Somali pirates say a hijacked yacht carrying four Americans is expected to reach land in Somalia on Sunday.
U.S. officials have been weighing possible responses to Friday's hijacking of the SV Quest off the Somali coast.
The ship is the home of Scott and Jean Adam, who have sailed the world for several years distributing Bibles in a variety of countries.
Organizers of an international yacht race identify the two other Americans on board as Phyllis Mackay and Bob Riggle. The organizers of the Blue Water Rally say the four sailed the race for several weeks but went off in a different direction February 15.
Somali pirates usually attack commercial ships instead of yachts. However, pirates held a British couple, Paul and Rachel Chandler, for more than a year after seizing their yacht in October 2009.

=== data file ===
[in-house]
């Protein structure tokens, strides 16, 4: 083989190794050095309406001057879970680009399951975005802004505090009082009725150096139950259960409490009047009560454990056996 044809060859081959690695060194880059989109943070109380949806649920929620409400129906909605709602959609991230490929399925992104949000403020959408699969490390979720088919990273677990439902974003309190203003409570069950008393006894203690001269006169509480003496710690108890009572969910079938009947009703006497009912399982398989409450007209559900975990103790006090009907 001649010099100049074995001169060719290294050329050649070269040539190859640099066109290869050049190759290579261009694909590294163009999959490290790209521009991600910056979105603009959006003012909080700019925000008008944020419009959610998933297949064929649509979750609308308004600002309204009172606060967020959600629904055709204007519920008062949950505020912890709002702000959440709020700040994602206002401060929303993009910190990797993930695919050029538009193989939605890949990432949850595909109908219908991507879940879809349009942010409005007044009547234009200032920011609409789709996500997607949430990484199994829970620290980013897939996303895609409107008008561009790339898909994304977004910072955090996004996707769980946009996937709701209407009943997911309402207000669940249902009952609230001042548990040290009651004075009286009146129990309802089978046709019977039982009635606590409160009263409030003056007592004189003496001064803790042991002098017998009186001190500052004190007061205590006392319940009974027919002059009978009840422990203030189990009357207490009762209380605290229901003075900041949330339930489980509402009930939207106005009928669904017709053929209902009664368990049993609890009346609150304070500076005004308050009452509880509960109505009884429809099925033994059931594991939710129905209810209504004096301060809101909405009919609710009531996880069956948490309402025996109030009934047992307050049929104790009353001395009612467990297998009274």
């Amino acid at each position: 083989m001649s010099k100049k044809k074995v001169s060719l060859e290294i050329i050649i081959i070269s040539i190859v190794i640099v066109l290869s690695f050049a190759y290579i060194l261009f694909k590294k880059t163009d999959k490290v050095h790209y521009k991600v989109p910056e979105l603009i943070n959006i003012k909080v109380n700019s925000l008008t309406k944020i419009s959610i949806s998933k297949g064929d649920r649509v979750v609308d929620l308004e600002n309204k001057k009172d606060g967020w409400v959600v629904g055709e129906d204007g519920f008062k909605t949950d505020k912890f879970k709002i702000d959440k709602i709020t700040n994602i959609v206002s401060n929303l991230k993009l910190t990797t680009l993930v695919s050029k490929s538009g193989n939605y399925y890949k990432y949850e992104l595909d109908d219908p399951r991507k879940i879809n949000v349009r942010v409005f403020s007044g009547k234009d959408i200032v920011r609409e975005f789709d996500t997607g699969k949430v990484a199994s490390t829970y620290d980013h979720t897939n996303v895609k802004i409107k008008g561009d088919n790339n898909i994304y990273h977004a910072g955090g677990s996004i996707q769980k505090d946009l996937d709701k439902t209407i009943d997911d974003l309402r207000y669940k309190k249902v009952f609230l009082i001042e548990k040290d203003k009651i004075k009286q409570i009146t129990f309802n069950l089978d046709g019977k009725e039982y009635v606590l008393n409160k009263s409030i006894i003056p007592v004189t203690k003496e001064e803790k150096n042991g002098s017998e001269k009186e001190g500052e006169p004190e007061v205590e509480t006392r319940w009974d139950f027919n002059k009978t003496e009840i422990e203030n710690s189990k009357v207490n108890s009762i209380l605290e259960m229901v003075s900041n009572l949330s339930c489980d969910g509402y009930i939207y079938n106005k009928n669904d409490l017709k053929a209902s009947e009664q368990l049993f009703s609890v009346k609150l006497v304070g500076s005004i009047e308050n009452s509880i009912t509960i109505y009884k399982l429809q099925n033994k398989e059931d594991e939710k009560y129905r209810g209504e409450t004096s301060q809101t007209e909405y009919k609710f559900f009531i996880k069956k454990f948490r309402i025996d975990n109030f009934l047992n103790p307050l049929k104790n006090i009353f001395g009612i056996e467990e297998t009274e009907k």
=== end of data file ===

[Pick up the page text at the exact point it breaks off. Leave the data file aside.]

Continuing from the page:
The pirates have made hundreds of millions of dollars seizing merchant ships for ransom in recent years.
A number of pirates have been caught and prosecuted. On Wednesday, a New York judge sentenced a Somali pirate to 33 years in prison for his role in the 2009 hijacking of the U.S.-flagged Maersk Alabama.
But for the most part, international naval patrols off Somalia's coast have had little success in stopping pirates from attacking ships in the Gulf of Aden and Indian Ocean.
Estimates vary, but the pirates are believed to currently hold at least 31 vessels and about 700 hostages.